Brad Childress Is Gone With The Wind! Will Brett Favre Be Next?

Dexter RogersCorrespondent INovember 22, 2010

MINNEAPOLIS - NOVEMBER 21:  Head coach Brad Childress of the Minnesota Vikings on the sidelines against the Green Bay Packers at the Hubert H. Humphrey Metrodome on November 21, 2010 in Minneapolis, Minnesota.  (Photo by Matthew Stockman/Getty Images)
Matthew Stockman/Getty Images

Brad Childress has been fired. 

The Minnesota Vikings have replaced Childress with assistant head coach and defensive coordinator Leslie Frazier, a day after the Green Bay Packers blasted the Vikings 31-3. 

Childress led the Vikings to the NFC Championship game last year. Now he has been fired for his inability to control his locker room and engage in an activity that can be defined as coaching.

Childress lost the locker room. Players were saying behind closed doors what they feared saying to the media and putting their names to it. 

Now Childress is gone, but one is left to wonder: why now? 

Why wasn’t he fired weeks ago when the team still had a chance to make a run at the playoffs?

Vikings owner Zygi Wilf was forced to pull the plug on the Childress era because the head coach was too busy kissing Brett Favre’s butt and not running the team properly. He placed the blame on the likes of Randy Moss for the team’s bad play, when he was the real problem.

So what does this mean for Favre?

Frank Sinatra said it best in "My Way": “And now the end is near, and so I face the final curtain.” It would be fitting for Favre’s final curtain call to come against the Packers, where his legend was born.

Let’s face it: Favre should suffer the same fate as Childress.  If I were head coach Leslie Frazier, I go to Favre and tell him the party is over. The right thing to do would be to start fresh from top to bottom, and put Tavaris Jackson in at quarterback so the team can see exactly what he has.

The Ole Gunslinger's pistol just isn’t firing the way it used to. Favre completed just 17 of 38 passes for 208 yards with one interception, padding his league-leading total to 17.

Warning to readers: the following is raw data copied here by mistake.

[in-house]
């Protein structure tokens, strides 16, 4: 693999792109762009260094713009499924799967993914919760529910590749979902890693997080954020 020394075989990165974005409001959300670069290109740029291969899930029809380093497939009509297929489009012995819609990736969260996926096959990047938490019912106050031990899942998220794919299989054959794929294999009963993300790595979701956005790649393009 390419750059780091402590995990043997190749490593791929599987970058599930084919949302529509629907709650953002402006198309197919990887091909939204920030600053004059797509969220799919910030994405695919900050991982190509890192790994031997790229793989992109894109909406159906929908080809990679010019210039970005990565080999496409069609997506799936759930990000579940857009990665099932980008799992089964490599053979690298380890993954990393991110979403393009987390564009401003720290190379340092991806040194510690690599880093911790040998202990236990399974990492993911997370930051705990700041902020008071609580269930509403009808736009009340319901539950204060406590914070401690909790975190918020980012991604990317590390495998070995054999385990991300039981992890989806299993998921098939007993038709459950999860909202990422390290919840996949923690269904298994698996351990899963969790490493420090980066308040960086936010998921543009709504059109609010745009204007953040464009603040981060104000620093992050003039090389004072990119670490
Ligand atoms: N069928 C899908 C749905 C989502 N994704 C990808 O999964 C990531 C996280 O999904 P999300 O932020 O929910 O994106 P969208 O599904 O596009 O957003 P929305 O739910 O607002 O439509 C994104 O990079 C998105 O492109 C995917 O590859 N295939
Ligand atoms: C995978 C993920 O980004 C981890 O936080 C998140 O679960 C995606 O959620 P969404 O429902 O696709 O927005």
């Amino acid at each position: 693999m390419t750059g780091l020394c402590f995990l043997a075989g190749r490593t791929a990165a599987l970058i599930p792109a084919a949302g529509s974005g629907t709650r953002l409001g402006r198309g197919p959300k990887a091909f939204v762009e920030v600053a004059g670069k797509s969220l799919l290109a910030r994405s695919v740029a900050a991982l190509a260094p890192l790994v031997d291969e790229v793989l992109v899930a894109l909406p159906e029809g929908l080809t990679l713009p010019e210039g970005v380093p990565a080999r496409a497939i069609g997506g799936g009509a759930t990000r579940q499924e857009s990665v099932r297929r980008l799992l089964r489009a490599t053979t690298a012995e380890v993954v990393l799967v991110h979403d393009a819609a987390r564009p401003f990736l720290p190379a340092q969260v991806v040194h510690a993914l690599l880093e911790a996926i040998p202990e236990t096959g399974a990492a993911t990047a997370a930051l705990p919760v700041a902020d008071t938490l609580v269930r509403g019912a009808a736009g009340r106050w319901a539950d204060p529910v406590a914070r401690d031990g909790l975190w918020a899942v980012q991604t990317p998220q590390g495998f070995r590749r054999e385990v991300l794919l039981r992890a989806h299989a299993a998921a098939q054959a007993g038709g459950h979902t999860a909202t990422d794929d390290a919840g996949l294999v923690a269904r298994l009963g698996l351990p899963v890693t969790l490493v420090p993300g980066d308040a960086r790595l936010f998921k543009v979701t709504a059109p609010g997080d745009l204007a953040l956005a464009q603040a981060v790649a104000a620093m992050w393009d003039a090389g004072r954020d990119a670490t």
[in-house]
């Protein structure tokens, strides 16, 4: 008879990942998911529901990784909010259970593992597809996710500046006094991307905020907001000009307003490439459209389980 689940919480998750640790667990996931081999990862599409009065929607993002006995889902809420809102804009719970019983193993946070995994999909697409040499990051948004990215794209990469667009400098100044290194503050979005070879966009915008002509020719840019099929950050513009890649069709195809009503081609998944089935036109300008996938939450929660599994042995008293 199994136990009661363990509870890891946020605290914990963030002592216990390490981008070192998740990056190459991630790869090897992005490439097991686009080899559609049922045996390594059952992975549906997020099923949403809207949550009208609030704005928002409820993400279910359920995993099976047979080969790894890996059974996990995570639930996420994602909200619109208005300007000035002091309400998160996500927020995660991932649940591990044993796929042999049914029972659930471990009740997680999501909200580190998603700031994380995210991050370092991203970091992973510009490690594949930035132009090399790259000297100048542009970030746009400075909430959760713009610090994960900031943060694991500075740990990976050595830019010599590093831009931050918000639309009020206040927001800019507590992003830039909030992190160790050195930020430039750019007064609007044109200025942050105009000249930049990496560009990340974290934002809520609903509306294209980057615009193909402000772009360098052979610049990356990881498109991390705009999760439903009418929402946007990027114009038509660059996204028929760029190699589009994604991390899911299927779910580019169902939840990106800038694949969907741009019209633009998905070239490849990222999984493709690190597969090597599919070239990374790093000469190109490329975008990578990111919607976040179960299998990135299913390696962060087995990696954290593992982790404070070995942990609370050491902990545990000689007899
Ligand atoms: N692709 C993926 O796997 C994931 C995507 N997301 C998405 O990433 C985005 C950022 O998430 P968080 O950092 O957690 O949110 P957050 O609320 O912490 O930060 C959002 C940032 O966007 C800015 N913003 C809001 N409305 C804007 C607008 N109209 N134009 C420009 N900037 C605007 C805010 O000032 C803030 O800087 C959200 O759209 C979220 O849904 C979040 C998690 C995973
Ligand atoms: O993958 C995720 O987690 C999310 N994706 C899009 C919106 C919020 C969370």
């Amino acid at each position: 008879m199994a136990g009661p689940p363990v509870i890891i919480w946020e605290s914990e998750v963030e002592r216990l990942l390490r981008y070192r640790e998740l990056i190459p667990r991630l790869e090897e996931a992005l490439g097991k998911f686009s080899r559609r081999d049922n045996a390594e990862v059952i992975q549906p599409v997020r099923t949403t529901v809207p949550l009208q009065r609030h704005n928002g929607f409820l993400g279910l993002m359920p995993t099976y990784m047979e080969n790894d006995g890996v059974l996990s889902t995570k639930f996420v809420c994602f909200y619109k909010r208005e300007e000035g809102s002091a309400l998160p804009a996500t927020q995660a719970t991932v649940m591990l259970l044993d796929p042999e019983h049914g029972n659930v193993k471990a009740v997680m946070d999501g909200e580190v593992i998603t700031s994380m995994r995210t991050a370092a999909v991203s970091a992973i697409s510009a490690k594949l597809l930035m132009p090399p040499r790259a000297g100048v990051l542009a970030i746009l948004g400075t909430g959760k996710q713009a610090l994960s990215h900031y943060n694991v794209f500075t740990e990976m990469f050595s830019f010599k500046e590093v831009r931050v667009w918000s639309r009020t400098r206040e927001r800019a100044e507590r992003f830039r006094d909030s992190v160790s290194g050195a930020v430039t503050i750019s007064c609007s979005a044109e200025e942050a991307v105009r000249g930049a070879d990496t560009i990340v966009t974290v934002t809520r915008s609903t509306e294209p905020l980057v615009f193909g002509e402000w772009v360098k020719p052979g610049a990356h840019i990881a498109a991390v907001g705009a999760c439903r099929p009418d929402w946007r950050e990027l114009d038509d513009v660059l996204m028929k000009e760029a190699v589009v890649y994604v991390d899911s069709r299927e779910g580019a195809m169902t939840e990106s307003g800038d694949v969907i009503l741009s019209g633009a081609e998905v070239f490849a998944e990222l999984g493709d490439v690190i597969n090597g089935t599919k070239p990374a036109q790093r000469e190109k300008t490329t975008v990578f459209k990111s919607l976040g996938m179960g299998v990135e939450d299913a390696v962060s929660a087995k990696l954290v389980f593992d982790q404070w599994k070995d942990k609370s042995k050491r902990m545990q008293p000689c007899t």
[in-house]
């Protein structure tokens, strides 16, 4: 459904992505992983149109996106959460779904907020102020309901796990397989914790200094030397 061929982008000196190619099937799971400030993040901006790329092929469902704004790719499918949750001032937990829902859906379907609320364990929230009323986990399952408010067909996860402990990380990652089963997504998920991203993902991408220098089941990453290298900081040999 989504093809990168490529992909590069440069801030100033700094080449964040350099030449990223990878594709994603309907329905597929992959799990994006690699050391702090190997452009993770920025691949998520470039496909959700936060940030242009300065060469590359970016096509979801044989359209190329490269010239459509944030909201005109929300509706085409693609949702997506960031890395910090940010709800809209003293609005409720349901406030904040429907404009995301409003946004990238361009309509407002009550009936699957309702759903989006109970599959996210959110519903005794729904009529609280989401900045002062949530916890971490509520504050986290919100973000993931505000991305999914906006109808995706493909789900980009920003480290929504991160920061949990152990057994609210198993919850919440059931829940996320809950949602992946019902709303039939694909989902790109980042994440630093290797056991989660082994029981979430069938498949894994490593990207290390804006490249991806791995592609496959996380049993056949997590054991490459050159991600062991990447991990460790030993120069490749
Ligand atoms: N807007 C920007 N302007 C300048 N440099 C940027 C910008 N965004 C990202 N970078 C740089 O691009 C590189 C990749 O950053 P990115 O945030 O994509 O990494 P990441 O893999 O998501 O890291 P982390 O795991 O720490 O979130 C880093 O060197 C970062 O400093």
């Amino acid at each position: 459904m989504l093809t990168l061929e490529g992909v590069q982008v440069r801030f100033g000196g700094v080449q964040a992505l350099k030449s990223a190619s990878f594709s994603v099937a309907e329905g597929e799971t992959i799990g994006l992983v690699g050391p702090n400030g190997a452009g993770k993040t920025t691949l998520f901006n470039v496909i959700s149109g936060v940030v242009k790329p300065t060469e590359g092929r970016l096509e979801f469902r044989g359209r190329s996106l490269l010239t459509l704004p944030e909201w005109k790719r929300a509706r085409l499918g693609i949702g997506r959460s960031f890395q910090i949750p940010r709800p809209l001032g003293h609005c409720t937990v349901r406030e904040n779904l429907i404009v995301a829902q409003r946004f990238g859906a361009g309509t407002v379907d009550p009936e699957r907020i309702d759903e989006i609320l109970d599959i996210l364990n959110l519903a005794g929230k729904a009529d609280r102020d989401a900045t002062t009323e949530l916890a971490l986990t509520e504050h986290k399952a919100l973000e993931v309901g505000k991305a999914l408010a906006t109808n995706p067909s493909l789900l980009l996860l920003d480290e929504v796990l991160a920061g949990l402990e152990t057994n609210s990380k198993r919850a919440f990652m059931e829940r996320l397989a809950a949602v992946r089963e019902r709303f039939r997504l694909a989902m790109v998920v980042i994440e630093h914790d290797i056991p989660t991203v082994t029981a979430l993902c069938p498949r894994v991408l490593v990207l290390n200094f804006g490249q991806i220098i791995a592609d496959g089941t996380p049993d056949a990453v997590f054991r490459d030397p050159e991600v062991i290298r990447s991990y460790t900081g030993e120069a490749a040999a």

Favre is not the answer any more. For as great as he played last year, he has played equally worse this year.

To some extent I can understand why it is so hard for him to walk away from something you love. But at some point you destroy what you love or what you love destroys you.

Athletes like Favre are used to playing at a certain level. The mind suggests he can summon greatness upon request, yet physically it is another story.

Furthermore, he has been an NFL quarterback for 20 years. What can Favre use to replace the cheers of running out of a locker room to play football on Sundays?

What can Favre do to replace being in the locker room with the guys preparing to play a game he’s played 90 percent of his life?

What does Favre have to move on to once he finally takes off that Vikings uniform for the last time and drives home?

The sad answer at this point is nothing.

Yes, he has a family, but his life as a football player has been a family within a family.  It is very difficult to walk away from something that shaped who you are as a person. 

After the cheering finally stops for Favre, there will be no more interviews, signing autographs, and no more back-and-forth on whether to play anymore.  It will be a life without football as a 41-year old man. In society that is still young, but as a professional athlete it is ancient.

Favre will face retirement twice and the way things look he may be forced into the first one sooner than he thinks. The most dignified thing he can do is to hand in his holster and gun, then ride off into the sunset.

Firing Brad Childress was a no-brainer. It was a very cut and dry decision and also the right one. With respect to Favre, it's far more complicated, yet at the same time very simple.  It’s complicated because we are talking about Brett Favre and his legend.  It is simple because Favre simply isn’t playing at a level where he gives the team a chance to win.

Obviously Childress did not have the guts to sit Brett down. Will Frazier put his stamp on the team by taking Favre’s holster from him?

We will soon find out how this mess will shake down.  Favre is no quitter, yet he can gracefully walk away instead of being forced out. 

The end is near for Favre. He must face that final curtain call whether he wants to or not.

But at the end of the day, he can always say he did it his way.

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